In the tradition of Same Time, Next Year where Alan Alda and Ellen Burstyn trysted annually for a quarter century, I was intimate with Jerry Lewis, every September. I'd meet him on Labor Day and we'd spend the entire night together. Drinks, dinner. He'd tell me things he never told anyone. He sang to me: "You'll Never Walk Alone" reaching those sustained high "NEHHH...verrrr" notes. Afterward, we both cried like babies, had a smoke. This went on a couple of decades.
But it wasn't love-at-first-sight. Jerry grew on me.
The first time, I was ironing clothes, tackling wrinkles in my youth (they'd just invented spray starch) in front of my new color TV (we'd been black-and-white die-hards) when the Jerry Lewis MDA Telethon came on. I thought he was good at being alternately serious and funny - seriously bombastic in the way Donald Trump is now - someone who would say or do anything. Around the third year I found myself shamelessly anticipating his next shockeroos.
Jerry had an ego bigger than my staggering stack of ironing. He was boyishly handsome, especially when humbled by kids filing onstage, one after another - brave sick kids ("Jerry's kids") fighting a horrible, debilitating disease I'd only barely heard of. I set up the board for an iron-a-thon, at first, because the roster was fabulous - movie and TV stars, singers, comedians, gymnasts. Watching them, my dreaded chore wasn't bad though I'd accumulated quite a pile of tablecloths, pillow cases, husband's and kid's shirts, pants, stiff cotton dresses, band uniforms.
The Las Vegas telethon lasted 22 hours. It grew nationwide into the grand "Love Network" to raise money for the Muscular Dystrophy Association (MDA), including ALS, Lou Gehrig's disease. It got my band wagon rolling when so many MD sufferers, young and not-so-young - e.g., the Vice President of United Airlines, Robert Sampson - rolled on stage in wheelchairs smiling at the camera and studio audience. Jerry was touchingly kind to them, joking with them, hugging them, as he elicited stories of pain, joys and hope.
He had me at his first $1,000,000 click-over on the tote board.
The next year I had baskets of ironing, and the year after, and again for over two decades. The show kept getting better and bigger with the pledge totals mounting to tens of millions. It was exciting to finish smoothing the wrinkles from my last skirt, bedskirt or Christmas tree skirt as I awaited for the Grand Total. The year he hit $60 million was orgasmic. I celebrated by ironing floor-length curtains.
Some of my favorite entertainers: Debbie Reynolds (Princess Leia's mom), the Beatles, the Muppets, The Jackson Five, Sammy Davis Jr., Phyllis Diller, Elton John, Robin Williams... even President Reagan came by. Hands down, Jerry's own most climactic song belted over the '80s airwaves was "Climb Every Mountain". I phoned the number on the screen and mailed away the kids' lunch money for that.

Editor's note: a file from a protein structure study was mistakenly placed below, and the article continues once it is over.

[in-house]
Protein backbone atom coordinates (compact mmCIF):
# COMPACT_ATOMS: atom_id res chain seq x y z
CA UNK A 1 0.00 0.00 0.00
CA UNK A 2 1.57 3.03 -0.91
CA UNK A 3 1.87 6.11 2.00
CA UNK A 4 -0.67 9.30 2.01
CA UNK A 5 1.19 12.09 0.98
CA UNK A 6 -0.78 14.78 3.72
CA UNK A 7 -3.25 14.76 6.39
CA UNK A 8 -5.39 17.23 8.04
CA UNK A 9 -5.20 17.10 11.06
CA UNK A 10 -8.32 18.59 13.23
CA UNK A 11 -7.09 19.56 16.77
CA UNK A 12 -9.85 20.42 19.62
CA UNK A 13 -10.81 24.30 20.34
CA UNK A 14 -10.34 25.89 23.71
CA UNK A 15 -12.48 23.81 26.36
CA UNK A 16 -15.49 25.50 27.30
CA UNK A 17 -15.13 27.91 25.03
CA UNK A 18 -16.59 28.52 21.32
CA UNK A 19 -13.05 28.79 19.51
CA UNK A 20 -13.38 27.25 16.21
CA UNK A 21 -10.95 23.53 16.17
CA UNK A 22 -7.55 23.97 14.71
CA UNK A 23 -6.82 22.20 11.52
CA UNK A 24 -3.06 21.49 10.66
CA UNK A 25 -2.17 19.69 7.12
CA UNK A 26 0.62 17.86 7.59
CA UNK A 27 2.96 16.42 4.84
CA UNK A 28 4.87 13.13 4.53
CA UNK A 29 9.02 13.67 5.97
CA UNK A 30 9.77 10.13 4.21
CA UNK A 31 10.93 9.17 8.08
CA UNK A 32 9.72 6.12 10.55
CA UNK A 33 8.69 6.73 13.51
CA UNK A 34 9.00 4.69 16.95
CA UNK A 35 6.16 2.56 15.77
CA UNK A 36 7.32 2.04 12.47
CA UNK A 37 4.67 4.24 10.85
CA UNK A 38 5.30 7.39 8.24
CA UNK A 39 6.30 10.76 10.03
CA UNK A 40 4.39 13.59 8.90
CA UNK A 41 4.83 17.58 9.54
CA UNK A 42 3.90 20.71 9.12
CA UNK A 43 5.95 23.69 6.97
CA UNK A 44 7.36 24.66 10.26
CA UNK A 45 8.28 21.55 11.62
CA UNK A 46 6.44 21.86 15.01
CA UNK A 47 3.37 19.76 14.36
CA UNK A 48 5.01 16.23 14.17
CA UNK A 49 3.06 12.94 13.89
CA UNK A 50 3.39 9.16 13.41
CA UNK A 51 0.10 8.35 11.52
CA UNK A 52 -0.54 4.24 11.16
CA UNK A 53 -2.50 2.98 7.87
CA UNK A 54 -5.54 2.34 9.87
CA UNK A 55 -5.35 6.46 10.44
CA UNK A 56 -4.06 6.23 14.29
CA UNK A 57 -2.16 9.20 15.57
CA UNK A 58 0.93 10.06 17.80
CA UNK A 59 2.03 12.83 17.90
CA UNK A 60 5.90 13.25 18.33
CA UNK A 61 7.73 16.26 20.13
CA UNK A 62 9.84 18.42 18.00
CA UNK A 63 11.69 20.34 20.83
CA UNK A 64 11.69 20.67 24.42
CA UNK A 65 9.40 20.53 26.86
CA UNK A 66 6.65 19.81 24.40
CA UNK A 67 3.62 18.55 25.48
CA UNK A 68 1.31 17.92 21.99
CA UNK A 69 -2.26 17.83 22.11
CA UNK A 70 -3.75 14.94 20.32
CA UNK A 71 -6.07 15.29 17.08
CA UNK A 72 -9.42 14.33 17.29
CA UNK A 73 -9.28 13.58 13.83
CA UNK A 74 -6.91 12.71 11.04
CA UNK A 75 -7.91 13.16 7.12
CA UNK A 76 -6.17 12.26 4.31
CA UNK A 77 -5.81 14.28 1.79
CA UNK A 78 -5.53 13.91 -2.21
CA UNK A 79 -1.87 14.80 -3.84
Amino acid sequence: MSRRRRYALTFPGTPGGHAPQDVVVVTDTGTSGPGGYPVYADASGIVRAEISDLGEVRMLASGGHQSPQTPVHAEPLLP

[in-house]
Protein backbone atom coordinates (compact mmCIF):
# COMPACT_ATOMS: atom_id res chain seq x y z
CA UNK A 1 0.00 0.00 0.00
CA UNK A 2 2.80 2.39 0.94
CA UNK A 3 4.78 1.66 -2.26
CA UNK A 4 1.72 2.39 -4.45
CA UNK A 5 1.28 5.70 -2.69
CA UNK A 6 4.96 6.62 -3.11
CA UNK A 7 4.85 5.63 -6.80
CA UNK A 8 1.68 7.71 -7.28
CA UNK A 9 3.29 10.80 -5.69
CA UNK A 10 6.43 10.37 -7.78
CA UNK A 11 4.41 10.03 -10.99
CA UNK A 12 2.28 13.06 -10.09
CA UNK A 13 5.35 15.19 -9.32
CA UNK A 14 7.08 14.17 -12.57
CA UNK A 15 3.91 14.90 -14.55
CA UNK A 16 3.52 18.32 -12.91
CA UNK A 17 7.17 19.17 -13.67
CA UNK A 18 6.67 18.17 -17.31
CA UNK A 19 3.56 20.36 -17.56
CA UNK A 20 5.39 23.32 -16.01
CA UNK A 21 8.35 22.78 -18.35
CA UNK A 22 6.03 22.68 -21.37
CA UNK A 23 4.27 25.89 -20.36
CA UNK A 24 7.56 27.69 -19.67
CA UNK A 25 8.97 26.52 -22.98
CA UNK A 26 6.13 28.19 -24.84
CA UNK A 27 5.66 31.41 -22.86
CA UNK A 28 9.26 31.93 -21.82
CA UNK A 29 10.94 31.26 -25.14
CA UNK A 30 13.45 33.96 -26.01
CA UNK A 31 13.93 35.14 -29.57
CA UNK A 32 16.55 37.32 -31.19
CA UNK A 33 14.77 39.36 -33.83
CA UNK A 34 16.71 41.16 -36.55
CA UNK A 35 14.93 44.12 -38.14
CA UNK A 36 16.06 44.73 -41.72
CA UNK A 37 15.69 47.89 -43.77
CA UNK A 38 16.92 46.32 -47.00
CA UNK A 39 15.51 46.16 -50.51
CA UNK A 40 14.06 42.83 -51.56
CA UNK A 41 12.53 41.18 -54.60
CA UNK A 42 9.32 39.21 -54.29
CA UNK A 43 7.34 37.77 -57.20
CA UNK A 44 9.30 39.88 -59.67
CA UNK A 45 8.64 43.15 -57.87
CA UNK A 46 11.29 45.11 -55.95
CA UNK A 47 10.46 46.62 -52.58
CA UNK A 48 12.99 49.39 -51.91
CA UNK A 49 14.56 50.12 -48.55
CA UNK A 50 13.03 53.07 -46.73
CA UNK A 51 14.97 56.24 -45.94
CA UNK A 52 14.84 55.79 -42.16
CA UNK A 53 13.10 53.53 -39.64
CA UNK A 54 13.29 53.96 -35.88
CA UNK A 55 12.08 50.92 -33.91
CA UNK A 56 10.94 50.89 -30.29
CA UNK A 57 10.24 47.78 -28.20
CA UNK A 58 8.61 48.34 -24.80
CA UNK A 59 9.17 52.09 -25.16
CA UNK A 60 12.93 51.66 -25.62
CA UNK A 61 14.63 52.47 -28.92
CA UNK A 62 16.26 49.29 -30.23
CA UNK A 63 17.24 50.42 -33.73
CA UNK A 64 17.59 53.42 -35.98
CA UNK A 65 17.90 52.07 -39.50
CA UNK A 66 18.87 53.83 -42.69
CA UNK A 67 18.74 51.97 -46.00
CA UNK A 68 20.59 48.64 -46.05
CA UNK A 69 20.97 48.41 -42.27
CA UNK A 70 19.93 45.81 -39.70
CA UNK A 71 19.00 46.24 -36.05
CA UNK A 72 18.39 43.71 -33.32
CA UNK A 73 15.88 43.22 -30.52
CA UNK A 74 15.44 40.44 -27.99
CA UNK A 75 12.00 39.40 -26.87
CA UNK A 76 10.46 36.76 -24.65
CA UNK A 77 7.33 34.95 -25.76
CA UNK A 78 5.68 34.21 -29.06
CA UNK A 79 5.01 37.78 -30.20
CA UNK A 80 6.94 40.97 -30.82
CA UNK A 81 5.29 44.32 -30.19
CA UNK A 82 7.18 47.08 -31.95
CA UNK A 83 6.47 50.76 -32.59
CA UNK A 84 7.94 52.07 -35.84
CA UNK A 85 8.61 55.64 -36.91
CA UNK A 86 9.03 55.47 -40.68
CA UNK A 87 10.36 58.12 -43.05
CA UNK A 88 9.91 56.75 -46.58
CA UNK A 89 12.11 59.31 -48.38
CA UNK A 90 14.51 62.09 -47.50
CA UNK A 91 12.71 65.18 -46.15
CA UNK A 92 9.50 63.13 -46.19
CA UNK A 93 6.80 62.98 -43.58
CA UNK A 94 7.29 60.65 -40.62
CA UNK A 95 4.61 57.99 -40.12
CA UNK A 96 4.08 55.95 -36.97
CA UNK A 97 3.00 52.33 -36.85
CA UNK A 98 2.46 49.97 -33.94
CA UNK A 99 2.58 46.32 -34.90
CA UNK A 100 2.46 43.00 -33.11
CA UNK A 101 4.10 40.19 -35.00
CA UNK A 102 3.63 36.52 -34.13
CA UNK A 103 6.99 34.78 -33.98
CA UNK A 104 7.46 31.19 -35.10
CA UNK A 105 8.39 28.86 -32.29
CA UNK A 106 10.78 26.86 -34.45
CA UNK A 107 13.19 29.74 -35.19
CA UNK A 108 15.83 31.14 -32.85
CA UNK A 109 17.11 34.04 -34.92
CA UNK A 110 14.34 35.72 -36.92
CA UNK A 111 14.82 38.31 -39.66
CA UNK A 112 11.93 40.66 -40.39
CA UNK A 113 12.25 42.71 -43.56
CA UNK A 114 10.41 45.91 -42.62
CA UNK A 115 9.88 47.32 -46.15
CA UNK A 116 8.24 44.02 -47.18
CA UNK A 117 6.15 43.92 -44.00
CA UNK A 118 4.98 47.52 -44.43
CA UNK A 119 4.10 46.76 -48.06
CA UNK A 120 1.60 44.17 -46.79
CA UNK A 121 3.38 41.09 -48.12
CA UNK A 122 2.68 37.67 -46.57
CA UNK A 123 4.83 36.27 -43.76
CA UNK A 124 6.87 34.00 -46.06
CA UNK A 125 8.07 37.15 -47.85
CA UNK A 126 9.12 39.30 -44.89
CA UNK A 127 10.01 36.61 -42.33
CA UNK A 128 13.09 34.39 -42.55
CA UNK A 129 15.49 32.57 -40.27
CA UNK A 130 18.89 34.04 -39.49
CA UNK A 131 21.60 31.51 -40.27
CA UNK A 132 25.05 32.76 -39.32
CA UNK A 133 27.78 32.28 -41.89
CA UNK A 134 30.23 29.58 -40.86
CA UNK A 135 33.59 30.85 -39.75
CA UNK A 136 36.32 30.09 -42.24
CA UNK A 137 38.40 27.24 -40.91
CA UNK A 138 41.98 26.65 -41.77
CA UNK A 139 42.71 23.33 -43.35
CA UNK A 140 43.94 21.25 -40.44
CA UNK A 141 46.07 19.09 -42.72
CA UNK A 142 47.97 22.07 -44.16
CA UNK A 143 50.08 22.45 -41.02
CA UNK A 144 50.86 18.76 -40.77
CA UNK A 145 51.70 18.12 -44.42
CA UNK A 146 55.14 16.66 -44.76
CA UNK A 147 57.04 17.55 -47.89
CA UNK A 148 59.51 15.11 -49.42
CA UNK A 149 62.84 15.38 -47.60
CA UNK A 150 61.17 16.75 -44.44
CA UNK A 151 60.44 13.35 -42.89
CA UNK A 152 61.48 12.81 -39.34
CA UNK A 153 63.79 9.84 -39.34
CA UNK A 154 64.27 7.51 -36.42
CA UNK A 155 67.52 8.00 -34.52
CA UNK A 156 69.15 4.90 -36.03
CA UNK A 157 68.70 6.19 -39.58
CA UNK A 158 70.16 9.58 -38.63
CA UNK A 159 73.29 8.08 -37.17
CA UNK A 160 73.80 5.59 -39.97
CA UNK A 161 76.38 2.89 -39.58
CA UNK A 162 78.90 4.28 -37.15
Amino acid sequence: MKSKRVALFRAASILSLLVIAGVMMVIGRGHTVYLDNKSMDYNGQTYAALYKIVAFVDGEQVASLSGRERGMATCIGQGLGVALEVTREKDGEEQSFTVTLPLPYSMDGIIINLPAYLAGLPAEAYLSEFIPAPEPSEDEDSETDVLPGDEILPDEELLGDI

The MDA had telephone centers (before cells and Internet) strung across the country's Love Network jing-a-linging from his pleas, his passions, his persuasions. He'd zoom up into the camera with big wet cow eyes when worried he wouldn't raise more money than the previous year, imploring viewers for donations.
As hours marched on, he'd wax goofier, more unbridled, increasingly unpredictable. He did hysterics, tantrums, weeping, vaudeville antics, intimate confessions with the lights down low. With his flirty charm on full-blast, Jerry Lewis could sell candy-canes to Santa, steaks to a vegetarian. He was the most persistent man I'd ever been with.
I usually slept the day after Labor Day, if possible, exhausted from the stand-up, non-stop ironing and emotion wringing. Of course I wondered how wrung out Jerry must have been, after countless hours visiting his kids, acquiring sponsors, planning the annual shows and then performing them live! How seriously tired a person must be after leading thousands of volunteers to raise over 2 BILLION DOLLARS over fifty years.
Alas, the affair ended, as they all must. Jerry got me through a mountain of ironing; he made me LOL; he opened my view to a side of life I'd never have known about. Most of all, he gave me insight about incurable diseases long before my daughter contracted one and had to adopt a wheelchair.
Communities associated with ALS and other forms of muscular dystrophy idolized Jerry Lewis for his long-term commitment to research and programs for patients. He never said why he did it, but every year I longed, in vain, to hear his reason. I may have missed only one or two of his Labor Day performances, before the ubiquitous VCRs /DVRs.
I didn't watch the telethon after 2010, because it wasn't the same without him, this stand-up guy. I desperately need a new telethon and telebabe -- my ironing backlog is "YYYUGE" (a Trump superlative Jerry would have perfectly imitated and immortalized in his madcap way).
I'm a soft touch, but I don't fall for just any larger-than-life tall-dark-&-handsome movie star hero.